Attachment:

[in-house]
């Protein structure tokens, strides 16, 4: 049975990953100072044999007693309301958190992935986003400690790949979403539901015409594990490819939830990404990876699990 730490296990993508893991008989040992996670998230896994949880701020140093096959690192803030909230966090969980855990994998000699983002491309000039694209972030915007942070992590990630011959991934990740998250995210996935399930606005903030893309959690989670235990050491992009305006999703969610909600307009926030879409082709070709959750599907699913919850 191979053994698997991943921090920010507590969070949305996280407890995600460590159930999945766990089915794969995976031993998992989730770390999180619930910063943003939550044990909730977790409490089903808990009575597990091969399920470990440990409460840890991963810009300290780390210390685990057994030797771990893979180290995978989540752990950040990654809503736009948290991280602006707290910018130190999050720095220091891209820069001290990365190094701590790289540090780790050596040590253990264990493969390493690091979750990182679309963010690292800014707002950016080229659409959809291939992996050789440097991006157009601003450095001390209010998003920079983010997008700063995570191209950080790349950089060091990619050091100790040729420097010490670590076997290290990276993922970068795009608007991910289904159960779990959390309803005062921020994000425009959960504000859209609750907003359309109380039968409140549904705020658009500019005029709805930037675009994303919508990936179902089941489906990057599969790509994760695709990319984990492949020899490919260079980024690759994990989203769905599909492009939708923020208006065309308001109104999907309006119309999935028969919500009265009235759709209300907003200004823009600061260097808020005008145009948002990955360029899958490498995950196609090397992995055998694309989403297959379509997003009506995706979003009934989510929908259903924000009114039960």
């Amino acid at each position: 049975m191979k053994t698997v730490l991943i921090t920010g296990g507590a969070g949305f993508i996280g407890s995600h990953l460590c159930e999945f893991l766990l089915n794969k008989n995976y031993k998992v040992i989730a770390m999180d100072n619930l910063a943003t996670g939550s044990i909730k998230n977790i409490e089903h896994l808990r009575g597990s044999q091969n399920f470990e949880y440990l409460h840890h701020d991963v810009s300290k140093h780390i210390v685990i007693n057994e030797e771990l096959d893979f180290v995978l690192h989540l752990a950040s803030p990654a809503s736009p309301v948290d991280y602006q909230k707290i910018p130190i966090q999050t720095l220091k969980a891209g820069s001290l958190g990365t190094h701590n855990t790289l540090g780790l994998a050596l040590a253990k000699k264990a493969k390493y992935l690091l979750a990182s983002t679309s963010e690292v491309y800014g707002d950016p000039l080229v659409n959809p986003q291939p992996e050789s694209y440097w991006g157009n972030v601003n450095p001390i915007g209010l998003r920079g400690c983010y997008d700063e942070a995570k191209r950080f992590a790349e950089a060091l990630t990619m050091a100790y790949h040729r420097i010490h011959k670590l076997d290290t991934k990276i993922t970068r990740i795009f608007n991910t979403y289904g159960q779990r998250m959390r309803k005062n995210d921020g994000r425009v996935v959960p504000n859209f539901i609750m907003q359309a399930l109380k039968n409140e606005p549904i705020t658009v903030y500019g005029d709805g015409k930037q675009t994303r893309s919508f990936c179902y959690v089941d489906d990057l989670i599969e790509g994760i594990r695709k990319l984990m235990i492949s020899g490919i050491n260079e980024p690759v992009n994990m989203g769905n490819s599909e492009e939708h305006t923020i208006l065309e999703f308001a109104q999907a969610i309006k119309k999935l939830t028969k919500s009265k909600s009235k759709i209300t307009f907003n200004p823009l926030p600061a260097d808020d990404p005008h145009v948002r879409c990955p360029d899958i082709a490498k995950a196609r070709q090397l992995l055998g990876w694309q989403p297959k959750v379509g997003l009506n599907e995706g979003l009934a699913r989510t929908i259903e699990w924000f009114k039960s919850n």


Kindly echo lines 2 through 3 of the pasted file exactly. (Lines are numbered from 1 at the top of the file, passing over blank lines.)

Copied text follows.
């Protein structure tokens, strides 16, 4: 049975990953100072044999007693309301958190992935986003400690790949979403539901015409594990490819939830990404990876699990 730490296990993508893991008989040992996670998230896994949880701020140093096959690192803030909230966090969980855990994998000699983002491309000039694209972030915007942070992590990630011959991934990740998250995210996935399930606005903030893309959690989670235990050491992009305006999703969610909600307009926030879409082709070709959750599907699913919850 191979053994698997991943921090920010507590969070949305996280407890995600460590159930999945766990089915794969995976031993998992989730770390999180619930910063943003939550044990909730977790409490089903808990009575597990091969399920470990440990409460840890991963810009300290780390210390685990057994030797771990893979180290995978989540752990950040990654809503736009948290991280602006707290910018130190999050720095220091891209820069001290990365190094701590790289540090780790050596040590253990264990493969390493690091979750990182679309963010690292800014707002950016080229659409959809291939992996050789440097991006157009601003450095001390209010998003920079983010997008700063995570191209950080790349950089060091990619050091100790040729420097010490670590076997290290990276993922970068795009608007991910289904159960779990959390309803005062921020994000425009959960504000859209609750907003359309109380039968409140549904705020658009500019005029709805930037675009994303919508990936179902089941489906990057599969790509994760695709990319984990492949020899490919260079980024690759994990989203769905599909492009939708923020208006065309308001109104999907309006119309999935028969919500009265009235759709209300907003200004823009600061260097808020005008145009948002990955360029899958490498995950196609090397992995055998694309989403297959379509997003009506995706979003009934989510929908259903924000009114039960």
């Amino acid at each position: 049975m191979k053994t698997v730490l991943i921090t920010g296990g507590a969070g949305f993508i996280g407890s995600h990953l460590c159930e999945f893991l766990l089915n794969k008989n995976y031993k998992v040992i989730a770390m999180d100072n619930l910063a943003t996670g939550s044990i909730k998230n977790i409490e089903h896994l808990r009575g597990s044999q091969n399920f470990e949880y440990l409460h840890h701020d991963v810009s300290k140093h780390i210390v685990i007693n057994e030797e771990l096959d893979f180290v995978l690192h989540l752990a950040s803030p990654a809503s736009p309301v948290d991280y602006q909230k707290i910018p130190i966090q999050t720095l220091k969980a891209g820069s001290l958190g990365t190094h701590n855990t790289l540090g780790l994998a050596l040590a253990k000699k264990a493969k390493y992935l690091l979750a990182s983002t679309s963010e690292v491309y800014g707002d950016p000039l080229v659409n959809p986003q291939p992996e050789s694209y440097w991006g157009n972030v601003n450095p001390i915007g209010l998003r920079g400690c983010y997008d700063e942070a995570k191209r950080f992590a790349e950089a060091l990630t990619m050091a100790y790949h040729r420097i010490h011959k670590l076997d290290t991934k990276i993922t970068r990740i795009f608007n991910t979403y289904g159960q779990r998250m959390r309803k005062n995210d921020g994000r425009v996935v959960p504000n859209f539901i609750m907003q359309a399930l109380k039968n409140e606005p549904i705020t658009v903030y500019g005029d709805g015409k930037q675009t994303r893309s919508f990936c179902y959690v089941d489906d990057l989670i599969e790509g994760i594990r695709k990319l984990m235990i492949s020899g490919i050491n260079e980024p690759v992009n994990m989203g769905n490819s599909e492009e939708h305006t923020i208006l065309e999703f308001a109104q999907a969610i309006k119309k999935l939830t028969k919500s009265k909600s009235k759709i209300t307009f907003n200004p823009l926030p600061a260097d808020d990404p005008h145009v948002r879409c990955p360029d899958i082709a490498k995950a196609r070709q090397l992995l055998g990876w694309q989403p297959k959750v379509g997003l009506n599907e995706g979003l009934a699913r989510t929908i259903e699990w924000f009114k039960s919850n």